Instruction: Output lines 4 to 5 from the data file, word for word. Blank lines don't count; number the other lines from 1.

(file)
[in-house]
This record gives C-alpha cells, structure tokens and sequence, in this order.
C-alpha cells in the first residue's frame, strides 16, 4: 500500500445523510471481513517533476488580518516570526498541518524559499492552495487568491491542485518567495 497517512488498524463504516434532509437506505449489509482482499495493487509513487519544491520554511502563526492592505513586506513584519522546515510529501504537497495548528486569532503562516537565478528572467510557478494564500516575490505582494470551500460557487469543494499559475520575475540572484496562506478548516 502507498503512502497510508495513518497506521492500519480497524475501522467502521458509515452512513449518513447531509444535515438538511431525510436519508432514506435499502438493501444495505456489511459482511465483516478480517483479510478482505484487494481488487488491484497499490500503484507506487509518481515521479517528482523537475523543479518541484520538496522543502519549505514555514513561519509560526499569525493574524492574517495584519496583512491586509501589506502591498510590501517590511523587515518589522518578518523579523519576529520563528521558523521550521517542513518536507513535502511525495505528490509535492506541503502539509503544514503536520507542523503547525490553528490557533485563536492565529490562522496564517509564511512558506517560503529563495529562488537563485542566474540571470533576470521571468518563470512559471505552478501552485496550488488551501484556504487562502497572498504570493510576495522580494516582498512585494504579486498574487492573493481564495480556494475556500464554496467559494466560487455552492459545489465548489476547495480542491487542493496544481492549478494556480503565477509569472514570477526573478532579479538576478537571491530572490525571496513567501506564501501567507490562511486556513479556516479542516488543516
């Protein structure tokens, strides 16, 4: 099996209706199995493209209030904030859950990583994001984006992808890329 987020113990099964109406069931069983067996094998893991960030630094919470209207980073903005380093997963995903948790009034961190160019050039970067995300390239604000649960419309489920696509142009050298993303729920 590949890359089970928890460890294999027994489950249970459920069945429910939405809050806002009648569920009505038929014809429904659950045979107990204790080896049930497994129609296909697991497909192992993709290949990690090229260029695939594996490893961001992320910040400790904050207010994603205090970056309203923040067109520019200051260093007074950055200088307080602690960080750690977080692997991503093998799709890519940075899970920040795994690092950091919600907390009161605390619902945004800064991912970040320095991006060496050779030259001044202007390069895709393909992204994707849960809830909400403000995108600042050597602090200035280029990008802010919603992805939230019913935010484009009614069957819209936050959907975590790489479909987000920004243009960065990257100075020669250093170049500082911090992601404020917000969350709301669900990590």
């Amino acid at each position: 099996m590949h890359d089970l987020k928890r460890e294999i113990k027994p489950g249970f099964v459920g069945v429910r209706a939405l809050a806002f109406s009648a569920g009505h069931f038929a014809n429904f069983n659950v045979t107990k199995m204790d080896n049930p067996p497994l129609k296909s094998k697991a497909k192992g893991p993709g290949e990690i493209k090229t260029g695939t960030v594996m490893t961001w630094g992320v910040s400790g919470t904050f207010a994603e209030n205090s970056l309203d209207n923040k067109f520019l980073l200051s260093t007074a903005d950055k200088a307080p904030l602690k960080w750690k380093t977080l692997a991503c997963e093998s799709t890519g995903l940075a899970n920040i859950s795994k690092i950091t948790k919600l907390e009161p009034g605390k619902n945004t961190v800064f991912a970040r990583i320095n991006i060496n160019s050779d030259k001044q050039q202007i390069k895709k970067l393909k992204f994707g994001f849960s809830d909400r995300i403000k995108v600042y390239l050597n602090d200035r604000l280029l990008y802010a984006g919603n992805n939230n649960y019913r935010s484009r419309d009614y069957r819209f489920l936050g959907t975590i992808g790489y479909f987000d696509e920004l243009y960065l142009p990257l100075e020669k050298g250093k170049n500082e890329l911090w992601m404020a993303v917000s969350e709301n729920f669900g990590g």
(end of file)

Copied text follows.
């Protein structure tokens, strides 16, 4: 099996209706199995493209209030904030859950990583994001984006992808890329 987020113990099964109406069931069983067996094998893991960030630094919470209207980073903005380093997963995903948790009034961190160019050039970067995300390239604000649960419309489920696509142009050298993303729920 590949890359089970928890460890294999027994489950249970459920069945429910939405809050806002009648569920009505038929014809429904659950045979107990204790080896049930497994129609296909697991497909192992993709290949990690090229260029695939594996490893961001992320910040400790904050207010994603205090970056309203923040067109520019200051260093007074950055200088307080602690960080750690977080692997991503093998799709890519940075899970920040795994690092950091919600907390009161605390619902945004800064991912970040320095991006060496050779030259001044202007390069895709393909992204994707849960809830909400403000995108600042050597602090200035280029990008802010919603992805939230019913935010484009009614069957819209936050959907975590790489479909987000920004243009960065990257100075020669250093170049500082911090992601404020917000969350709301669900990590």
């Amino acid at each position: 099996m590949h890359d089970l987020k928890r460890e294999i113990k027994p489950g249970f099964v459920g069945v429910r209706a939405l809050a806002f109406s009648a569920g009505h069931f038929a014809n429904f069983n659950v045979t107990k199995m204790d080896n049930p067996p497994l129609k296909s094998k697991a497909k192992g893991p993709g290949e990690i493209k090229t260029g695939t960030v594996m490893t961001w630094g992320v910040s400790g919470t904050f207010a994603e209030n205090s970056l309203d209207n923040k067109f520019l980073l200051s260093t007074a903005d950055k200088a307080p904030l602690k960080w750690k380093t977080l692997a991503c997963e093998s799709t890519g995903l940075a899970n920040i859950s795994k690092i950091t948790k919600l907390e009161p009034g605390k619902n945004t961190v800064f991912a970040r990583i320095n991006i060496n160019s050779d030259k001044q050039q202007i390069k895709k970067l393909k992204f994707g994001f849960s809830d909400r995300i403000k995108v600042y390239l050597n602090d200035r604000l280029l990008y802010a984006g919603n992805n939230n649960y019913r935010s484009r419309d009614y069957r819209f489920l936050g959907t975590i992808g790489y479909f987000d696509e920004l243009y960065l142009p990257l100075e020669k050298g250093k170049n500082e890329l911090w992601m404020a993303v917000s969350e709301n729920f669900g990590g």